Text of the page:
I get it. I get you. I don’t know your story, but I do know about that shard in your heart and why it strikes, why achievements feel like bombs in your hands and how it feels to have your whole body crack if it’s been some time since a word of praise or the right kind of grade.
I know the angry anxiety of being a perfectionist who isn’t ‘perfect’. I know the rage in the pit of the stomach. I know the insecurity of not living unless you live up to. And though the old adage, “There’s no such thing as perfect” is right, I’m not asking you to deal with it that way.
I’ve got something better for you.
Believe it or not, perfectionism is not about worldly standards. Yeah, I know, this world has Firsts and As that feel like apples in our mouths and grade boundaries that chasm our lives with their fall and rise, but perfectionism is not about the world. It is about us.
My friend, you know your work. You know the hours you spend sifting rhymes and weighing words like coins in your hands, you know the dark, backwards reach of root, etymology, and you also know that none of these things really relate to those neat, dry marks we crave on sheets, yet still we strive because perfectionism is not our work but our fear, our hatred, our hunger, our horror, the emptiness of self-esteem stripped like marrow from bone and hung up to dry at imaginary heights, our low, cold, sick thoughts, “I’m not good enough”.
But what if I said that we’re not good enough? What if I said that none of us, no matter what, could ever be good enough? And what if I told you that this was a glorious thing? Stay with me friend, you’re about to find out why.
People have said to me in the past, “What if Christianity’s just another thing to fail at?” or “I don’t think I’m good enough to be a Christian”. But I want to make something clear. A Christian is a person who follows Christ, and Christ is the cure for the need to be ‘good enough’. Jesus pulls that need from us, gazes at us exactly as we are (exactly as we do, think, feel) and says, “Son/ Daughter, you are dearly beloved”.
Christianity is not about failing, but about receiving. And I know it’s hard for productiveness-addicts to get our heads round this, but: you don’t have to do anything to receive God, and you can’t do anything to receive God. Through Jesus, you have received him. That’s why Scripture says, “not by works, but by Him who calls” (Romans 9:12). And, dear one, he’s calling you by name.
You don’t need that number on a page, that jolt from the high of a grade (or the low from the lack of it). God’s got something better for you.
He’s got Love. And I’m not talking about the ebb and the flow of human love, the kiss, the touch and the anxious self-reflection, the constant thought, what do I get, what do I get, but the love of Christ.
What does that mean?
It means you don’t ever have to worry about being ‘good enough’. Jesus died for you when you weren’t. The Lord of all the universe loves you infinitesimally, and it has nothing to do with what you do or don’t do, and everything to do with God’s interest in you. On Easter Sunday, a good friend of mine wrote that
‘Jesus’ final words on the cross before He died were “it is finished”, not “I have got you as close to the finish line as I can, now you do the rest”.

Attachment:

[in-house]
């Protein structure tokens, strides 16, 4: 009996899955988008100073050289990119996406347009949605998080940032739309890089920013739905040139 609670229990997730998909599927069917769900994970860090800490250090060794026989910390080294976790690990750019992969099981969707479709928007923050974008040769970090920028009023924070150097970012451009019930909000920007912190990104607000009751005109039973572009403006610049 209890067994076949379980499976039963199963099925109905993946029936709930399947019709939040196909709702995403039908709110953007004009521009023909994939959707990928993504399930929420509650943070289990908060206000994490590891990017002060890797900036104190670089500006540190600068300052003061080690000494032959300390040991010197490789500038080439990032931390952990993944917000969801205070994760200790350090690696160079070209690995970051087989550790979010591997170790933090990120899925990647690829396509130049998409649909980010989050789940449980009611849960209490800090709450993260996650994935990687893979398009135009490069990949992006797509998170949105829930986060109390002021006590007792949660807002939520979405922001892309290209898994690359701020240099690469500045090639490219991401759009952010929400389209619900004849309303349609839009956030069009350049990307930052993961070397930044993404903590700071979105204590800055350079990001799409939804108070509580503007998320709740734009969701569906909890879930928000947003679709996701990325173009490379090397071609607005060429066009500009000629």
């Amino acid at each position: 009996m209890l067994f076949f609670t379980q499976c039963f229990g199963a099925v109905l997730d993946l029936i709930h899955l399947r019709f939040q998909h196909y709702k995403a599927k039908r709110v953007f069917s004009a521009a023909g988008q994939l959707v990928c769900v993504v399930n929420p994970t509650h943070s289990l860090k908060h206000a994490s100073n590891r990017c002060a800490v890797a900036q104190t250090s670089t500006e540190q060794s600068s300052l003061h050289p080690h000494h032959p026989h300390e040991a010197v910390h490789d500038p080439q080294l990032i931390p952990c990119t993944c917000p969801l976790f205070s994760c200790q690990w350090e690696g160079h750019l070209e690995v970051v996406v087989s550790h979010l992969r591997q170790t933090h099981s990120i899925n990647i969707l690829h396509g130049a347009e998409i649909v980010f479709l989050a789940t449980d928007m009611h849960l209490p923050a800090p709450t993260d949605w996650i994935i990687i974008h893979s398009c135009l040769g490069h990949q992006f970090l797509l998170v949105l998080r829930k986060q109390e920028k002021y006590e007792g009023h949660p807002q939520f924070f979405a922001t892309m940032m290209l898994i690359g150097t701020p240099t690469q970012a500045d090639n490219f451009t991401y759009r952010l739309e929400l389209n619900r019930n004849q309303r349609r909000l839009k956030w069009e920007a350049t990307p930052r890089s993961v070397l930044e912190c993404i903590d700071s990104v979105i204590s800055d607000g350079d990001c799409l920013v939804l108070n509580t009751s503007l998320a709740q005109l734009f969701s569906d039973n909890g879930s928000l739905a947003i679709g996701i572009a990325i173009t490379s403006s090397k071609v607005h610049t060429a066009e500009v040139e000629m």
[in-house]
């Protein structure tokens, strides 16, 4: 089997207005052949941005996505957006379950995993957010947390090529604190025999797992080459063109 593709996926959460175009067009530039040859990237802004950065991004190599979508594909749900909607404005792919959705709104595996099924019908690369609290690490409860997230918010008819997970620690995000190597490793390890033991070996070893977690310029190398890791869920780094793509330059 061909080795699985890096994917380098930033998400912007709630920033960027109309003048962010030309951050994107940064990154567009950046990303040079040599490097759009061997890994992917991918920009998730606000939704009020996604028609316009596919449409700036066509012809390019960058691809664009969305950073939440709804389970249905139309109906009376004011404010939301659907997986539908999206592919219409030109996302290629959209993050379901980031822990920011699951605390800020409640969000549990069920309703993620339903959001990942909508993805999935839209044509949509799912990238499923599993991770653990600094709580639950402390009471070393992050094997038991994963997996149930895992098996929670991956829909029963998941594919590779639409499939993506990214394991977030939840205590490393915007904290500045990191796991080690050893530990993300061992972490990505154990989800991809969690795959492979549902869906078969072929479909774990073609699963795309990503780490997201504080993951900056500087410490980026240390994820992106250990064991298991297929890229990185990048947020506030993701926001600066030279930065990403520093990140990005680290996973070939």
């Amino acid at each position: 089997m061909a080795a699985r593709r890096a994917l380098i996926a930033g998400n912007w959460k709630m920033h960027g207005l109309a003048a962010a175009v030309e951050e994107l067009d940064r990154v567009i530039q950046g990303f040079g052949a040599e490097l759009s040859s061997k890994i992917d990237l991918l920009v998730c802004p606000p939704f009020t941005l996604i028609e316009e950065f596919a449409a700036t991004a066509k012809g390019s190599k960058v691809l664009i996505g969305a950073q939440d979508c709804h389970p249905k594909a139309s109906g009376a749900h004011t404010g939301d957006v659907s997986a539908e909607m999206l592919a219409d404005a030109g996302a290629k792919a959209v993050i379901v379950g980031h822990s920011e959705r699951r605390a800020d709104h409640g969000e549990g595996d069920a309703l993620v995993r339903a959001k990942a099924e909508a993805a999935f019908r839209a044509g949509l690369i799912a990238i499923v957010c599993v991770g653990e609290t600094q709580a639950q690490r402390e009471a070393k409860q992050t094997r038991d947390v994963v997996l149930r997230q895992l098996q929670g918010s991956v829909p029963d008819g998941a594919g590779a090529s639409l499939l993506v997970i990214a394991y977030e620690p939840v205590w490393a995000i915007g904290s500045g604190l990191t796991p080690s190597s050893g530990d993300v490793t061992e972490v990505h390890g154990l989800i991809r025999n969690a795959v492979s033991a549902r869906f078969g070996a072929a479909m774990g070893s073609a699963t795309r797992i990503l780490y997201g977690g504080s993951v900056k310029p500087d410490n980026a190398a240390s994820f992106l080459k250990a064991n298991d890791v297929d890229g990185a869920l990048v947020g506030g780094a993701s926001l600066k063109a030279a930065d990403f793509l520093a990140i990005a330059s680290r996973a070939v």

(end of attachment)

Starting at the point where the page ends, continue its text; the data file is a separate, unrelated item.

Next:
Her point was, we have nothing more to pay. Jesus’ death for us puts us in a place of victory now, without us ever being able to earn it. Being a Christian is not about gaining success and avoiding failure. It is about accepting, celebrating and enjoying the enormous, extravagant and overflowing love of God, a God who looks past our actions, regardless of what they are and are not, and straight at us (John Piper puts it beautifully). Instead of looking down on us, our God came down to earth and became like us. He’s not afraid of your mess, He doesn’t look at how ‘good’ you are as a measure of your worth, He values you and has valued you since the beginning of time, knowing your every thought and action, knowing that He would go to the cross for you, that is how much you are loved. Dear friend, celebrate!
I was in the car last week, and I was angry at myself because my heart felt cold and dark and I wasn’t acting ‘like I was supposed to’ , I was getting it ‘wrong’. And then, I had an image of Jesus. I was there, small and uncertain, leading myself down a shadowy path, completely oblivious of my Lord beside me. I ignored his comforting arm, his brightness at my side. But, in this image, I noticed something. Although my eyes were turned away from him, His gaze did not waver from my face. He knew I was not focusing on him and that I was hardly aware of him, yet He focused lovingly and entirely on me. He protected me as we walked.
Our God, while we are even not aware of it, walks us through the darkness. You have a God who loves you so much that he (as Emma Scrivener puts it in her book “A New Day”), ‘willingly endured hell to bring [you, insert your name here] peace’.
“For while we were still weak, at the right time Christ died for the ungodly. For one will scarcely die for a righteous person—though perhaps for a good person one would dare even to die— but God shows his love for us in that while we were still sinners, Christ died for us” (Romans 5:6-8).
I think I was wrong before, when I said “There’s no such thing as perfect”. Jesus is perfect, and His perfection is not one which cripples us but one which shelters us, restores us, gathers us and delivers us into His light. So, dear friend, let go of perfect and take hold of His hand. You are free.